Boosting function generator voltage

ronsimpson

Joined Oct 7, 2019
1,677
It's drawn backwards and I didn't hear him explain why L1 and C1 were required
C1 is there to ac couple the pieso. No dc will be on the Pieso.
L1 is there to increase the output voltage. There can be ac voltage across a coil but no dc voltage. The average voltage across L1 is zero. So if Q1 is on for 50% of the time there is 24V and some time across L1. When Q1 is off the voltage will increase to about 50 volts for about the same time.

alangibson

Joined Sep 2, 2021
31
Put a scope on the collector of the transistor. If you don't have one, connect the input end of the resistor to 5V and measure the voltage on the collector.
I've attached a scope snapshot from collector to ground with the piezo in place. With the piezo removed, it's a relatively steady 24 V.

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alangibson

Joined Sep 2, 2021
31
C1 is there to ac couple the pieso. No dc will be on the Pieso.
L1 is there to increase the output voltage. There can be ac voltage across a coil but no dc voltage. The average voltage across
Do you have any idea what would cause the inductor to overheat in this circuit? Many people that have put it together, including myself, have said that their inductor melts down.

ericgibbs

Joined Jan 29, 2010
14,234
hi alan,
Which post has the circuit you are using.?
I could create a LTSpice simulation, see if that shows the problem.
E

alangibson

Joined Sep 2, 2021
31
Which post has the circuit you are using.?
I've attached a schematic of what I have right now for the voltage boosting circuit (not the transistor switch). V1 is a small function generator with voltage adjustable between 0.05 V and 5 V peak. V2 is a regulated lab power supply. L1 is now a 100 uH toroidal inductor, not the radial one I was previously using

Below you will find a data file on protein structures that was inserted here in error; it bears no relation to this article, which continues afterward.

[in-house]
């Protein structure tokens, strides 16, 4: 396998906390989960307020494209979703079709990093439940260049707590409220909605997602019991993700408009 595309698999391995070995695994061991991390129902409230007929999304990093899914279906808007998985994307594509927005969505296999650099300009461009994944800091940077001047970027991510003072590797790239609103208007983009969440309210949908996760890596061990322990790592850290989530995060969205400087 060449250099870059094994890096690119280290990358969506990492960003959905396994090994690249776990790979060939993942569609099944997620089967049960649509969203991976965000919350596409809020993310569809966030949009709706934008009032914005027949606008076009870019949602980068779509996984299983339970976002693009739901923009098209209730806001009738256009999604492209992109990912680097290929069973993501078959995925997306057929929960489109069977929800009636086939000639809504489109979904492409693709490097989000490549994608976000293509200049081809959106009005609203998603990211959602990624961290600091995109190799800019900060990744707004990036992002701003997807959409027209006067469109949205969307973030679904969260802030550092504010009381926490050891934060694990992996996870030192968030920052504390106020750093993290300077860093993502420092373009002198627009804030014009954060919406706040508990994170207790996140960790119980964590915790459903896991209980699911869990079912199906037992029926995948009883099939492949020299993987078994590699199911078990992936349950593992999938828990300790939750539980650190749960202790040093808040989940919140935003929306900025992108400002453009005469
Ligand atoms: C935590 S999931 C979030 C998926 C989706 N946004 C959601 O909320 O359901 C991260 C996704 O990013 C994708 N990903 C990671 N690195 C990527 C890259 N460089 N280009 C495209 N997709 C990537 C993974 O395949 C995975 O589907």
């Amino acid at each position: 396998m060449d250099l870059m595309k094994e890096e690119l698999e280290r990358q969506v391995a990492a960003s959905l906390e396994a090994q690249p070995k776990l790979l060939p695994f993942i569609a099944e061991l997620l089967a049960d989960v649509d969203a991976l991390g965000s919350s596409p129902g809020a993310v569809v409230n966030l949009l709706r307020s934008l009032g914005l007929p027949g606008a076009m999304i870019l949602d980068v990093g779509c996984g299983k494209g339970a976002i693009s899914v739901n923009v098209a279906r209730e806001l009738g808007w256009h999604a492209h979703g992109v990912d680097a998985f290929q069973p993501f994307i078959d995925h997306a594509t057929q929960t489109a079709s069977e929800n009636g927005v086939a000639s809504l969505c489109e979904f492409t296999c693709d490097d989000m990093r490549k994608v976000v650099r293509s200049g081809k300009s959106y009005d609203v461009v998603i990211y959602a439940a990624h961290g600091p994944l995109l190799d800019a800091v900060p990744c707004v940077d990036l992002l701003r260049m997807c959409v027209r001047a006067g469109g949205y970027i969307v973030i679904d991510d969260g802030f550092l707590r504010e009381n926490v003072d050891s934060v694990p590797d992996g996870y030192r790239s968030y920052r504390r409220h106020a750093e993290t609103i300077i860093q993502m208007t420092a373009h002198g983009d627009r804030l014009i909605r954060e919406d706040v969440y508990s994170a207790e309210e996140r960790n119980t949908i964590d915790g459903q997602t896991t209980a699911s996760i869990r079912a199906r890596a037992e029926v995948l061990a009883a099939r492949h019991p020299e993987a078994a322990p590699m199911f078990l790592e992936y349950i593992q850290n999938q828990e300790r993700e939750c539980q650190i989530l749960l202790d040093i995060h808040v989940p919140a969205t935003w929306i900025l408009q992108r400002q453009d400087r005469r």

I could create a LTSpice simulation, see if that shows the problem.
Thanks for the offer.

A few notes:

- I've managed to get it to the point where it is merely too hot to touch by replacing the radial inductor with a toroidal one.
- It's putting out the amount of mist I expected now (for as long as I'm brave enough to let it run for). I've attached a capture of the wave form I've got now.
- These piezos resonate at 113 kHz and 108 kHz. By playing around I've found that it hits its maximum mist output at 108 kHz.
- Current draw on the lab power supply now reads 0.28 A

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ronsimpson

Joined Oct 7, 2019
1,677
what would cause the inductor to overheat in this circuit?
Too much current. Heat from core loss.
Too much current. Heat from copper loss.
Reduce the duty cycle. Get a larger core.
------
Send a picture of the coil. Size of core, size of wire. Any data you have.

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ericgibbs

Joined Jan 29, 2010
14,234
hi alan,
As per your circuit, LTSpice shows this plot.
E

BTW: How was a piezo value of 100R chosen.?

eetech00

Joined Jun 8, 2013
2,658
Simulation looks pretty close....

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alangibson

Joined Sep 2, 2021
31

alangibson

Joined Sep 2, 2021
31
How was a piezo value of 100R chosen.?
100R is my best guess as to the actual impedance while resonating. The union of all the specs I've seen from the many offers they are available from on Amazon and AliExpress are:

Max voltage : 70 V
Max voltage : 60 V
Voltage: 3 - 12 V
Operating power: 1.5 W
Max power 2.5 W
Resonating impedance: <= 100 Ohm
Resonating impedance: 60 Ohm
Input impedance: 200 Ohm
Output impedance: 200 Ohm

alangibson

Joined Sep 2, 2021
31